In 2009, a group of people tried an experiment.
They bought a few hundred miscellaneous items from flea markets across the United States for an average price of $1.25 per object. Then, this group of people hired writers to craft stories about these objects and resell them on eBay.
A “Russian Figure”, originally bought for $3 at a thrift store, resold for $193.50 after author Doug Dorst brought the figure to life with his gripping tale of Saint Vralkomir of Dnobst, the patron saint of extremely fast dancing.
Altogether, the objects resold for a total price of $8000.
That’s the value of a good story.
Humans have been telling stories for hundreds of thousands of years. Storytelling is the way we share information, learn from collective experiences, and teach moral values to the younger generation.
Take “The Three Little Pigs” for example. The original creator of the story takes us through an exciting journey of three brothers who go off to make their fortune. The two lazier brothers — those that made their houses of straw and sticks — are eaten by a ravenous wolf due to their haphazard constructions, while the most industrious brother is able to live out his days in peace and prosperity thanks to his superior brick construction.
This story teaches children the value of hard work and the danger of laziness.
Now imagine if instead of using storytelling to teach these values, we just listed them out in bullet form
Benefits of being hard-working:
- Lower risk of being eaten by a predatory mammal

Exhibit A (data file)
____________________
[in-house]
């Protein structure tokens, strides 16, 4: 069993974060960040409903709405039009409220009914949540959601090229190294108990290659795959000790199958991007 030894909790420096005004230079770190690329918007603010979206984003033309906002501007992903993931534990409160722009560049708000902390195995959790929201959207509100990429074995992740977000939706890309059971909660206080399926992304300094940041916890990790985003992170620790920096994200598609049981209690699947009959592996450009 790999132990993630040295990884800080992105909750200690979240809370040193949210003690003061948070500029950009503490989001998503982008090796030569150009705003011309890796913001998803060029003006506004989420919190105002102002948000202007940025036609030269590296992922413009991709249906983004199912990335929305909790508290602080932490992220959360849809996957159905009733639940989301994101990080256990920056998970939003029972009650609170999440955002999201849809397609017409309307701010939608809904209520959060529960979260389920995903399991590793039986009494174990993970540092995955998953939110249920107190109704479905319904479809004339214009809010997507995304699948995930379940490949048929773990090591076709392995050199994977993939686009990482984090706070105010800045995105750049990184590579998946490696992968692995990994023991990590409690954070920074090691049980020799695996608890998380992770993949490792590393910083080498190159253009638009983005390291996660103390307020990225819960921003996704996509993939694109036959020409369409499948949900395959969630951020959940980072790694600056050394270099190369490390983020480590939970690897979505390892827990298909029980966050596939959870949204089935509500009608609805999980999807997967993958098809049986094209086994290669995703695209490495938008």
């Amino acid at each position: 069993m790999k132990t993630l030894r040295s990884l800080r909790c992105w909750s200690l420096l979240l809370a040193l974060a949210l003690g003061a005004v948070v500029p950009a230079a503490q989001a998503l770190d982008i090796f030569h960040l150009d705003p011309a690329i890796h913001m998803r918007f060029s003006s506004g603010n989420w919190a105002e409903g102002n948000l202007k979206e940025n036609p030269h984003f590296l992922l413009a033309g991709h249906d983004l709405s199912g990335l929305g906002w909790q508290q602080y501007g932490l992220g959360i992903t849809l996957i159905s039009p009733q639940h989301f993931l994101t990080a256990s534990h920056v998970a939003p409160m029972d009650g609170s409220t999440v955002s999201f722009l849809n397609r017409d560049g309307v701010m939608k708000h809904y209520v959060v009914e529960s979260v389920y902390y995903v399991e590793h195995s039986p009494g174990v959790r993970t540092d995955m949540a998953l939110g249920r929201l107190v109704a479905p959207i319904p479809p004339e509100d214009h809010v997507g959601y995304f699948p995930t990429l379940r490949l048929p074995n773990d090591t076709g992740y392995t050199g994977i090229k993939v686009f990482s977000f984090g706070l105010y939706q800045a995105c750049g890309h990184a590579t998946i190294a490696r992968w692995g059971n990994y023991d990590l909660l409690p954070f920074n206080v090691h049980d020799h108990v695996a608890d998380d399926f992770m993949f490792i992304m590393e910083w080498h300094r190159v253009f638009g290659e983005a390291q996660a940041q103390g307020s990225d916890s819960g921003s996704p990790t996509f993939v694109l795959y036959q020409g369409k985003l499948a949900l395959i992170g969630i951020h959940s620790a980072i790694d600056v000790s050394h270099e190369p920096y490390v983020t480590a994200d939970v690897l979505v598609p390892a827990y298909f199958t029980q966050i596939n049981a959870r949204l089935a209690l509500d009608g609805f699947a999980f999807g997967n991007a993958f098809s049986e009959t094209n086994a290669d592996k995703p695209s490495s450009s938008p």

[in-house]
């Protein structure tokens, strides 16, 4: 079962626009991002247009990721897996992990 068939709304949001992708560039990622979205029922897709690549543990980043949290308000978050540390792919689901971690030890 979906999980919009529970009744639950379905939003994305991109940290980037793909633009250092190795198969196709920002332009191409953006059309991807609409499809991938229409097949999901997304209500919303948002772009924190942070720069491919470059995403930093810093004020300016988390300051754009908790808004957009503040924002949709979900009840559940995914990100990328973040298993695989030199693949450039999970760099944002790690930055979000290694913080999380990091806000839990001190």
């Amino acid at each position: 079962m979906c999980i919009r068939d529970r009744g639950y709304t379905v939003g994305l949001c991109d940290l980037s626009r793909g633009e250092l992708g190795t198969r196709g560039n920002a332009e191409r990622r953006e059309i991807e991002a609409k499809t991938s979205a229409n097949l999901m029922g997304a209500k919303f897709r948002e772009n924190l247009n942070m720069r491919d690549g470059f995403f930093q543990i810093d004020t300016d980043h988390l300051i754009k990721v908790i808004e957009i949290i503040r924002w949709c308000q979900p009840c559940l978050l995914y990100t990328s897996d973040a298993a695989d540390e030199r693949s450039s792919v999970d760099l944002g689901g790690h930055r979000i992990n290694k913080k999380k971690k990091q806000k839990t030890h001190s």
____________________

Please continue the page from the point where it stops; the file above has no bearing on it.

- Higher probability of living out one’s life in peace and prosperity
- More likely to live in a strong house not prone to being blown in
If that was what our parents read to us before we went to sleep every night, I would be willing to bet my life savings that no children would be begging their parents to read them the “bullet point list detailing the benefits of being hard-working” before bed.
And, more likely than not, nobody would remember what was said. Because that’s the key of a good story: it makes a lasting impression.
Using stories to increase engagement
Storytelling is a powerful tool to show potential clients what your product could do for them — and many organizations are starting to catch on
Google Adwords is an online advertising platform that businesses can use to display advertisements, service offerings, product listings, video content and generate mobile application installs within the Google ad network to web users.
But instead of saying *that*, Google created a two-minute video that told a story about how Zingermann’s, a small-town deli and specialty food store from Ann Arbor, transformed into a $14 million business by using Adwords. Google does a beautiful job of keeping the focus on Zingermans and giving them a chance to tell their story — while subtly hinting at the role Google Adwords played in their growth.
I don’t know about you, but if someone wanted to engage me in a conversation about printer security software, I would more likely than not run quickly in the opposite direction.
Despite that, I watched all 6 minutes of this excellently produced video talking about just that.
The reason is that HP turned an ostensibly boring topic — printer security software — into a story with plot development, interesting characters, and tension that I couldn’t stand to look away from.